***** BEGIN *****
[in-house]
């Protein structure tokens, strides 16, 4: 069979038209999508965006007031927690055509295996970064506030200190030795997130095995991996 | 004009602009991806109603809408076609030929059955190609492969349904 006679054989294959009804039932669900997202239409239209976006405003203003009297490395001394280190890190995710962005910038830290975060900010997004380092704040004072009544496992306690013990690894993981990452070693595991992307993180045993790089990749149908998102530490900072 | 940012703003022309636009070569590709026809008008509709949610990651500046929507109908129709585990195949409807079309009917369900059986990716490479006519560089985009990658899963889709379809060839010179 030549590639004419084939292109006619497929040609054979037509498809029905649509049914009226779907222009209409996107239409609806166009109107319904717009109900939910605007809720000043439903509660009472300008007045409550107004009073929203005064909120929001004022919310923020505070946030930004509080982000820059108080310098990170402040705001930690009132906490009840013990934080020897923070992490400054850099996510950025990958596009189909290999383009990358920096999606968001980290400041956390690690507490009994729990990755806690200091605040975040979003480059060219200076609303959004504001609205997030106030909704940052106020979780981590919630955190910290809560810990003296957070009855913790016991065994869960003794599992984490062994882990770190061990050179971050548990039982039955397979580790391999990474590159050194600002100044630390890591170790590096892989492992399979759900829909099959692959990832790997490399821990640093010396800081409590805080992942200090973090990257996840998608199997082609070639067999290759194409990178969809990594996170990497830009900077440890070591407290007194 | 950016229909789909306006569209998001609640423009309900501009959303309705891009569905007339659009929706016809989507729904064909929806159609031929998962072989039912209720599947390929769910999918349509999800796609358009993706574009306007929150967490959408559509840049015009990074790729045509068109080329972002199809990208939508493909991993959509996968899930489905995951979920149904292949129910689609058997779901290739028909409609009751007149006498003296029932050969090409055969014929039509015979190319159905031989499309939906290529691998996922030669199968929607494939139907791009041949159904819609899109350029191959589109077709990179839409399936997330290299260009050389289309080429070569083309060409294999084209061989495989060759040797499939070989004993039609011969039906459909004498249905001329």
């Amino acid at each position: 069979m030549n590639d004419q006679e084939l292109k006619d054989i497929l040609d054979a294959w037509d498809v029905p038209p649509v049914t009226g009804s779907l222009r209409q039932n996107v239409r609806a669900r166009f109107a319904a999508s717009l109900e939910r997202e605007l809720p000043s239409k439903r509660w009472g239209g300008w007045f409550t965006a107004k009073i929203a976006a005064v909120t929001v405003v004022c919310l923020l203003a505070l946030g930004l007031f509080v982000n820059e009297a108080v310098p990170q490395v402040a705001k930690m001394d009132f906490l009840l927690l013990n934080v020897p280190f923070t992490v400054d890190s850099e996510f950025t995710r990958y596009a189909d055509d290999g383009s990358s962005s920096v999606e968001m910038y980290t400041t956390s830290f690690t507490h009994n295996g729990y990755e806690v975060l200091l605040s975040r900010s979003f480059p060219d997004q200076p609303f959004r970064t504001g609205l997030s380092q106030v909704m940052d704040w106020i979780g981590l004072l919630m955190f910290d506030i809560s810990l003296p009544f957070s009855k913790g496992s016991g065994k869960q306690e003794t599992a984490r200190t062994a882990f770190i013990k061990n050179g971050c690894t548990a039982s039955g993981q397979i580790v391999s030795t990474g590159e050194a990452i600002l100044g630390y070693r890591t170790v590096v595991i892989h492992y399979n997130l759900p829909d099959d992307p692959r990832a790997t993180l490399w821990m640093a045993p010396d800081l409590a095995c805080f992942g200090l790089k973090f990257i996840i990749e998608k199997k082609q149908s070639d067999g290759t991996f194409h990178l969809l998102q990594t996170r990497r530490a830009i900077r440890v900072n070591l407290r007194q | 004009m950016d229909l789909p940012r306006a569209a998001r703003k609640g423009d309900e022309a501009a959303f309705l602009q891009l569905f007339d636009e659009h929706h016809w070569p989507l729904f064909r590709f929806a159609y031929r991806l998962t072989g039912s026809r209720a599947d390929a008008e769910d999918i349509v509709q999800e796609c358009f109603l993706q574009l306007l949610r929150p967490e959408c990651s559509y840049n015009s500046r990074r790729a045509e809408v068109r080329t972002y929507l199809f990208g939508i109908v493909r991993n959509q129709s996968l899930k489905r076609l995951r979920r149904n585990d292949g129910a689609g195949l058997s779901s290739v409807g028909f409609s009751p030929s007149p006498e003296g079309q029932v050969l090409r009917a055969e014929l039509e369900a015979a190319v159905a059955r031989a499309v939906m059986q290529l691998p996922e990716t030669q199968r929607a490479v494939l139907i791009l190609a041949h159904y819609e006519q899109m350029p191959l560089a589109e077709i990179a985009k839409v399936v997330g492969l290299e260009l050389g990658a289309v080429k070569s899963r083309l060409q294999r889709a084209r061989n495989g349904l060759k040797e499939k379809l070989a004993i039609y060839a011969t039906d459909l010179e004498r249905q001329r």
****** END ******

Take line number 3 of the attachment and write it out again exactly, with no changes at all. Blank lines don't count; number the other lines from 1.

């Amino acid at each position: 069979m030549n590639d004419q006679e084939l292109k006619d054989i497929l040609d054979a294959w037509d498809v029905p038209p649509v049914t009226g009804s779907l222009r209409q039932n996107v239409r609806a669900r166009f109107a319904a999508s717009l109900e939910r997202e605007l809720p000043s239409k439903r509660w009472g239209g300008w007045f409550t965006a107004k009073i929203a976006a005064v909120t929001v405003v004022c919310l923020l203003a505070l946030g930004l007031f509080v982000n820059e009297a108080v310098p990170q490395v402040a705001k930690m001394d009132f906490l009840l927690l013990n934080v020897p280190f923070t992490v400054d890190s850099e996510f950025t995710r990958y596009a189909d055509d290999g383009s990358s962005s920096v999606e968001m910038y980290t400041t956390s830290f690690t507490h009994n295996g729990y990755e806690v975060l200091l605040s975040r900010s979003f480059p060219d997004q200076p609303f959004r970064t504001g609205l997030s380092q106030v909704m940052d704040w106020i979780g981590l004072l919630m955190f910290d506030i809560s810990l003296p009544f957070s009855k913790g496992s016991g065994k869960q306690e003794t599992a984490r200190t062994a882990f770190i013990k061990n050179g971050c690894t548990a039982s039955g993981q397979i580790v391999s030795t990474g590159e050194a990452i600002l100044g630390y070693r890591t170790v590096v595991i892989h492992y399979n997130l759900p829909d099959d992307p692959r990832a790997t993180l490399w821990m640093a045993p010396d800081l409590a095995c805080f992942g200090l790089k973090f990257i996840i990749e998608k199997k082609q149908s070639d067999g290759t991996f194409h990178l969809l998102q990594t996170r990497r530490a830009i900077r440890v900072n070591l407290r007194q | 004009m950016d229909l789909p940012r306006a569209a998001r703003k609640g423009d309900e022309a501009a959303f309705l602009q891009l569905f007339d636009e659009h929706h016809w070569p989507l729904f064909r590709f929806a159609y031929r991806l998962t072989g039912s026809r209720a599947d390929a008008e769910d999918i349509v509709q999800e796609c358009f109603l993706q574009l306007l949610r929150p967490e959408c990651s559509y840049n015009s500046r990074r790729a045509e809408v068109r080329t972002y929507l199809f990208g939508i109908v493909r991993n959509q129709s996968l899930k489905r076609l995951r979920r149904n585990d292949g129910a689609g195949l058997s779901s290739v409807g028909f409609s009751p030929s007149p006498e003296g079309q029932v050969l090409r009917a055969e014929l039509e369900a015979a190319v159905a059955r031989a499309v939906m059986q290529l691998p996922e990716t030669q199968r929607a490479v494939l139907i791009l190609a041949h159904y819609e006519q899109m350029p191959l560089a589109e077709i990179a985009k839409v399936v997330g492969l290299e260009l050389g990658a289309v080429k070569s899963r083309l060409q294999r889709a084209r061989n495989g349904l060759k040797e499939k379809l070989a004993i039609y060839a011969t039906d459909l010179e004498r249905q001329r």